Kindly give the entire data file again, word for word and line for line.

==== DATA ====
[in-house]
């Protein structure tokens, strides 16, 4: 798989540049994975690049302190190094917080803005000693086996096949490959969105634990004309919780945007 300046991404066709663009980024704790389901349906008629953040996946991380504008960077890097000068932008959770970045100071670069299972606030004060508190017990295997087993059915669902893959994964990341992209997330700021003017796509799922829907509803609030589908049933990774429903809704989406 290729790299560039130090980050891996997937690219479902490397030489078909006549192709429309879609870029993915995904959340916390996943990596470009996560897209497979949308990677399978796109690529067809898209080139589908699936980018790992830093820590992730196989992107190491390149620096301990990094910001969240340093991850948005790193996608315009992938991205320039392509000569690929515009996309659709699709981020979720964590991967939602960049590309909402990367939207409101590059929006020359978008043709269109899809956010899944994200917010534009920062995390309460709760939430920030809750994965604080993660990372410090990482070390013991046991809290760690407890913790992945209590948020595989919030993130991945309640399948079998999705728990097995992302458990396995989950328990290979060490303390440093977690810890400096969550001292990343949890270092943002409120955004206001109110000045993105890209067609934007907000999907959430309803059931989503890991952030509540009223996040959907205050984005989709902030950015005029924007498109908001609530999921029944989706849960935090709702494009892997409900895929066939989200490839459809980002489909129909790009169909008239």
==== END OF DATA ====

[in-house]
């Protein structure tokens, strides 16, 4: 798989540049994975690049302190190094917080803005000693086996096949490959969105634990004309919780945007 300046991404066709663009980024704790389901349906008629953040996946991380504008960077890097000068932008959770970045100071670069299972606030004060508190017990295997087993059915669902893959994964990341992209997330700021003017796509799922829907509803609030589908049933990774429903809704989406 290729790299560039130090980050891996997937690219479902490397030489078909006549192709429309879609870029993915995904959340916390996943990596470009996560897209497979949308990677399978796109690529067809898209080139589908699936980018790992830093820590992730196989992107190491390149620096301990990094910001969240340093991850948005790193996608315009992938991205320039392509000569690929515009996309659709699709981020979720964590991967939602960049590309909402990367939207409101590059929006020359978008043709269109899809956010899944994200917010534009920062995390309460709760939430920030809750994965604080993660990372410090990482070390013991046991809290760690407890913790992945209590948020595989919030993130991945309640399948079998999705728990097995992302458990396995989950328990290979060490303390440093977690810890400096969550001292990343949890270092943002409120955004206001109110000045993105890209067609934007907000999907959430309803059931989503890991952030509540009223996040959907205050984005989709902030950015005029924007498109908001609530999921029944989706849960935090709702494009892997409900895929066939989200490839459809980002489909129909790009169909008239």